COPD is ranked as the ____ leading cause of death in the U.S. .
E-cigarettes contain what chemical also found in antifreeze and fog machines?
E-cigarettes cause what type of lung disease?
What are the anatomical alternations of the lungs associated with Chronic Bronchitis?
Chronic inflammation and thickening of the wall of the peripheral airways. Excessive mucus production and accumulation. Partial and total mucus plugging of the airways. Smooth muscle constriction of bronchial airways (bronchospasm). Air trapping and hyperinflation of alveoli.
What are the anatomical alterations of the lungs associated with Emphysema?
Permanent enlargement and destruction of the air spaces distal to the terminal bronchioles. Destruction of alveolar-capillary membrane. Weakening of the distal airways, primarily the respiratory bronchioles. Air trapping and hyperinflation.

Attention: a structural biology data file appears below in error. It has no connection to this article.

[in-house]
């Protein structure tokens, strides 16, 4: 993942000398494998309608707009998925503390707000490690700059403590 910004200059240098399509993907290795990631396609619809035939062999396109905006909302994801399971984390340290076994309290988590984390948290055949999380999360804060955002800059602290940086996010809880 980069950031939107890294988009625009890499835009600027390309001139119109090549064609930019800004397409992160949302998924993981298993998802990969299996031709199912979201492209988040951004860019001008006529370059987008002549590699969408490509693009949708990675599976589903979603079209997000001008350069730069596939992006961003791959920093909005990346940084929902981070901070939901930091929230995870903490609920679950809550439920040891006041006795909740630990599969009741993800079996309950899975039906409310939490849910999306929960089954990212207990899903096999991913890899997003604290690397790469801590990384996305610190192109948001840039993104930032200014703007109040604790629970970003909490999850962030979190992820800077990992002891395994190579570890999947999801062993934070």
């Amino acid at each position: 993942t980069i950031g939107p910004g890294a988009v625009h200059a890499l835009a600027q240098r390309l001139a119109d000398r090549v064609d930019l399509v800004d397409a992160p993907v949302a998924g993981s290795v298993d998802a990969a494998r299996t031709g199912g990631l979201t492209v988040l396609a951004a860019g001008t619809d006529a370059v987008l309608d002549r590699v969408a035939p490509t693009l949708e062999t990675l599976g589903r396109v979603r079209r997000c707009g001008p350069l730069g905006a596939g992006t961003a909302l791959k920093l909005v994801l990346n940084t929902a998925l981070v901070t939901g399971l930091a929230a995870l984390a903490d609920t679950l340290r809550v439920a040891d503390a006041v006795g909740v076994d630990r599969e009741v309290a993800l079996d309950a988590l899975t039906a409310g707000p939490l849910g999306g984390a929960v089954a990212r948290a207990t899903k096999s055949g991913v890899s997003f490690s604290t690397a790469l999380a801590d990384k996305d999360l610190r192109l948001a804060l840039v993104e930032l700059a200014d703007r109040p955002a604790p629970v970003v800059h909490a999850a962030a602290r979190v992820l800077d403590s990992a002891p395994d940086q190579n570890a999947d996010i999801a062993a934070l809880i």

Panlobular Emphysema is associated with which parts of the acinus?
Panlobular Emphysema is associated with what deficiency?
Alpha 1- antitrypsin deficiency.
Centrilobular Emphysema is associated with which parts of the acinus?
Centrilobular Emphysema is associated with what lung disease?
Centrilobular Emphysema is caused by what action?
How many people are estimated in the U.S. to have either Chronic Bronchitis, Emphysema, or a combination of both?
True/False. Most authorities agree that COPD is under-diagnosed.
What are the risk factors according to GOLD? (GACE)
Genetic predisposition, age (COPD increases with age), conditions that affect normal lung growth, exposure to particles.
At the risk of developing COPD, individuals may be exposed to what particles?
Tobacco smoke, occupational dusts and chemicals, and indoor/outdoor pollution.